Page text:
WMA Lossless : A lossless version of WMA with multi-channel capability and support for signals up to 24 bit / 96 kHz. It allows to make bit-by-bit copies, that is, with audiophile quality, to understand us.
Also note that each of these files is identified with a specific extension (.aac, .wma, .mp3, .flac, etc.).
Digital audio format connectivity options
The final point of our little digital adventure will be to send our valuable musical data to a digital audio processor or DAC (Marantz, Pro-Ject, Primare, Electrocompaniet, Esoteric, to name a few “our” names), which brings us to the last point of our blog this week: connectivity. The most important thing here is to know that, with the exception of the TosLink optical format, which by physical configuration accepts a maximum of data encoded at 24 bits / 96 kHz, all the digital inputs with which we will find accept what is currently the “standard ”In high resolution audio: encoding with 24-bit digital words and 192 kHz sampling rate (or its equivalent in monobit DSD encoding). Translation: quality identical to that handled by a recording studio and, therefore, the Holy Grail of musical reproduction. An old dream come true, to understand each other, although not everything is perfect: the quality of the sound recording continues to make a difference and when push comes to shove, the analog and digital elements of each processor / DAC will also provide their mark. But this is already a reason to dive into another blog, so, for now, we will leave it here. Let’s see now those digital connectivity options that must be taken into account: we will leave it here. Let’s see now those digital connectivity options that must be taken into account: we will leave it here. Let’s see now those digital connectivity options that must be taken into account:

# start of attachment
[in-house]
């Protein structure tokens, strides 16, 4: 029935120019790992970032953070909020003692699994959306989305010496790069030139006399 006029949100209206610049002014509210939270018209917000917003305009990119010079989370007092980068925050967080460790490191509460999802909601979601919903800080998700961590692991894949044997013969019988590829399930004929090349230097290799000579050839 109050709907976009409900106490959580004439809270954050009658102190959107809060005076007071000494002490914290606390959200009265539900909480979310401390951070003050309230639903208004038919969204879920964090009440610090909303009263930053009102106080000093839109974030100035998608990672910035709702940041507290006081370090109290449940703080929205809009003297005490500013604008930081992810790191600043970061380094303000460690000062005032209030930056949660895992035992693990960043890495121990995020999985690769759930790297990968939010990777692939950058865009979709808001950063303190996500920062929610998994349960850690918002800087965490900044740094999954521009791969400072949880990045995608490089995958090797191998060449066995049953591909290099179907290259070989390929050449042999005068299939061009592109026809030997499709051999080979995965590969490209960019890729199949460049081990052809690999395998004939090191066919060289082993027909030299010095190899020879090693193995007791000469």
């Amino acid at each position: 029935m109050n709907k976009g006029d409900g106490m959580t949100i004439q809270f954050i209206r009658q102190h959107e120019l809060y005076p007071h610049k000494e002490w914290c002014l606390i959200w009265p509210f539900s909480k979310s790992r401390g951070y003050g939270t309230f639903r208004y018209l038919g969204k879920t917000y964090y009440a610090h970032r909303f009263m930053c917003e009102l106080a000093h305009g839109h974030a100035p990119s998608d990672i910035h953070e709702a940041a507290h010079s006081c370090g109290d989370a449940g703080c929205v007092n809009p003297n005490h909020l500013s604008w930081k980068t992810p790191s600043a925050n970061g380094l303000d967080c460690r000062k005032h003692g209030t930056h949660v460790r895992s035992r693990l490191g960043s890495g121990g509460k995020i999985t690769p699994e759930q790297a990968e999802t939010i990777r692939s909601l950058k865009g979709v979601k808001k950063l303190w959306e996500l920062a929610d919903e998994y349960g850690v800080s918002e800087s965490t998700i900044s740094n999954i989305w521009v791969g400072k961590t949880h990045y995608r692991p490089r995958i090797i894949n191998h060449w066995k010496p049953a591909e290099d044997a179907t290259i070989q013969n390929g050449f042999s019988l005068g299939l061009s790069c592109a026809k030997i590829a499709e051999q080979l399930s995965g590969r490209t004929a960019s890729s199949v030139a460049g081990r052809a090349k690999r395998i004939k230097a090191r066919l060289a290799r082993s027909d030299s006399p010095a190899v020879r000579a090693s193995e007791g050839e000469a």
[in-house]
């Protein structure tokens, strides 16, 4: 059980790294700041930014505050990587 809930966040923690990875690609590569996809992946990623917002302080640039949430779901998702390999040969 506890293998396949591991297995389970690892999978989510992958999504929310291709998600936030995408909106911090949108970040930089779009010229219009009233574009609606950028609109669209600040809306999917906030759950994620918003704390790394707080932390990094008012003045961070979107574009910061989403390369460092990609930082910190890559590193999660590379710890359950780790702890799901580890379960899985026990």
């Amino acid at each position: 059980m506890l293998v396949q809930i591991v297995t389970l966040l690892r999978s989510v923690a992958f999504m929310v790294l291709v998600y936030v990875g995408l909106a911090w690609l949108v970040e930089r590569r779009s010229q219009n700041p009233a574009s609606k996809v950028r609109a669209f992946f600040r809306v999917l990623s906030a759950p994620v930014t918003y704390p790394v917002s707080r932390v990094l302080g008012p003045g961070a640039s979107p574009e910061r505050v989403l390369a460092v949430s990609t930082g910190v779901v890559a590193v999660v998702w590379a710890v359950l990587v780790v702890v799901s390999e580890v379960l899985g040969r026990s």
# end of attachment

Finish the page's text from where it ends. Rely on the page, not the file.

- S / PDIF coaxial format : This is a coaxial socket that can carry both a stereophonic signal (CD format, that is, PCM), and multi-channel (Dolby, DTS). A cable specifically designed for the transport of digital audio signals should be used if the best possible signal transfer is truly to be achieved. In other words, you would have to use a 75 ohm impedance cable. It uses a standard RCA connector, which in some products is accompanied by a BNC (bayonet) type as a consequence of its superior precision.
- Optical TosLink : Optical TosLink ports accept the exact same digital audio data format as RCA coaxial jacks, ie S / PDIF, but use pulsed light rather than fluctuating electrical current to carry the data in question. TosLink connections use special fiber optic cables for support. The TosLink format is also known as EIAJ-TosLink, where EIAJ stands for the “Electronics Industries Association of Japan”; on the other hand, the prefix “Tos” comes from Toshiba, a Japanese firm that developed this connection system.